Acknowledging the Pain of Reality

on Sunday, 29 June 2003. Posted in 2003

Séamus O' Gorman SJ comments on some requirements of justice in relation to the current Child Sexual Abuse scandals

Over the past few weeks much has been said, written and felt about the shocking story of clerical child sexual abuse. Rather than add pages more, the priority now seems to be to support the emerging initiatives, in particular the proposed audit, which offer some promise that the actions necessary to provide a more just way forward are being prepared for. A new light has stayed focused on this heart wrenching open wound in our society. For this, society's and the church's thanks are due to the remarkably courageous words, actions and leadership of a number of victims of abuse in the Diocese of Ferns. This crisis must be seized as an opportunity to face our past with genuine honesty, so that we can approach a future with some hope.

And so this is Christmas...?

on Thursday, 18 December 2003. Posted in Issue 47 Budget 2004: Preserving a Divided Society?, 2003


Cathy Molloy

December 2003


Amidst the hustle and bustle of Christmas many people find themselves drawing breath now and again and wondering what it is all about. On the one hand, there is the exhilaration of the \'season of goodwill\', the decorations and seasonal music to brighten all our lives, the getting together with friends or colleagues or family, the special food and present-giving that lifts us right out of the ordinary humdrum existence of short days and long winter nights. Where would we be without it? On the other hand, there are constant reminders that Christmas is not a joyous fun-time for everyone. Loneliness and poverty, homelessness, isolation, hunger and sickness can be exacerbated at Christmastime and we are fairly bombarded with requests to include others at home and far away in our way of celebrating the great Christian feast. And so we should be.

Social Justice And Christian Faith

on Saturday, 05 July 2003. Posted in Issue 42 Pensions Time Bomb? Equity and Justice in the Pensions Regime, 2002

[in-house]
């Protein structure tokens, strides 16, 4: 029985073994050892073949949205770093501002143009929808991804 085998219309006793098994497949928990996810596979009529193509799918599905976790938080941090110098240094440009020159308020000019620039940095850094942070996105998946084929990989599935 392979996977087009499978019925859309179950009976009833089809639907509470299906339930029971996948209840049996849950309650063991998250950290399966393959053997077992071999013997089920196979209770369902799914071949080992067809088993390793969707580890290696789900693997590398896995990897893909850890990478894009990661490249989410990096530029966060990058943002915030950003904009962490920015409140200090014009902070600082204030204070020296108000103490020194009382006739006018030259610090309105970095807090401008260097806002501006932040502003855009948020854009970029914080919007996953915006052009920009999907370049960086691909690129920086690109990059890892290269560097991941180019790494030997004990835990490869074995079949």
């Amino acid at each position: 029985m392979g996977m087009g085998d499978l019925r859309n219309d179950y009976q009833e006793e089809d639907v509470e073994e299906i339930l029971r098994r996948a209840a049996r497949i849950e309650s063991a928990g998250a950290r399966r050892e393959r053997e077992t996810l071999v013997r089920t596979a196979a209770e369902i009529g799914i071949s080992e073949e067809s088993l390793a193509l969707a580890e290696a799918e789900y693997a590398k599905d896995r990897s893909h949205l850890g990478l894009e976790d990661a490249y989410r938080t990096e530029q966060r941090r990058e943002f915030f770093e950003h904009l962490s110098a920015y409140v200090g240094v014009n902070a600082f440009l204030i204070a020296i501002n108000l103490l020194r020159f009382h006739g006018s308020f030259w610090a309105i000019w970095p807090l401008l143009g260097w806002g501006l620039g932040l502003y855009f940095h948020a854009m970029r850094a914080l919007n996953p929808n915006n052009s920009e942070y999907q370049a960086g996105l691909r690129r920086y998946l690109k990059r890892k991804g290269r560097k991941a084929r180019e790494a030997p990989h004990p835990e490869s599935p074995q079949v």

Seamus Murphy SJ, lecturer in philosophy in the Milltown Institute , explores the christian understanding of social justice.

Contemporary Irish society reflects a growing diversity of cultures and values.  In particular, Christian values and perspectives are no longer the predominant moral culture.  In the more pluralistic society that is emerging, the Christian contribution has to be made with due respect for the contributions of other groups.  This is indispensable for arriving at a degree of consensus on some notion of our shared good.

At the same time, it is accepted that not merely pluralism but also genuine equality requires valuing our diversity.  This raises the question for each group of what that group’s distinctive contribution is or ought to be.  For Christians, this includes the issue of what distinctive insights the Christian tradition could contribute to a shared understanding of social justice.[i]

An Ethic for the Third Millennium

Written by Bill Toner SJ on Saturday, 05 July 2003. Posted in Issue 40 An Ethic for the Third Millennium, 2001

Bill Toner, SJ

June 2001

Bill Toner, S.J. is the director of the Jesuit Centre for Faith and Justice


Culture is very fragile.  A society or group can live for hundreds of years in a particular way that holds the group together, ensures their survival, and gives meaning to their lives. Then something unexpected can happen, such as an invasion, or a new invention.  The culture may be enriched or transformed by these events, but it can also fall apart.   In this article I propose to examine in more detail the role of values during this process of transformation, with particular reference to our own culture on the island of Ireland.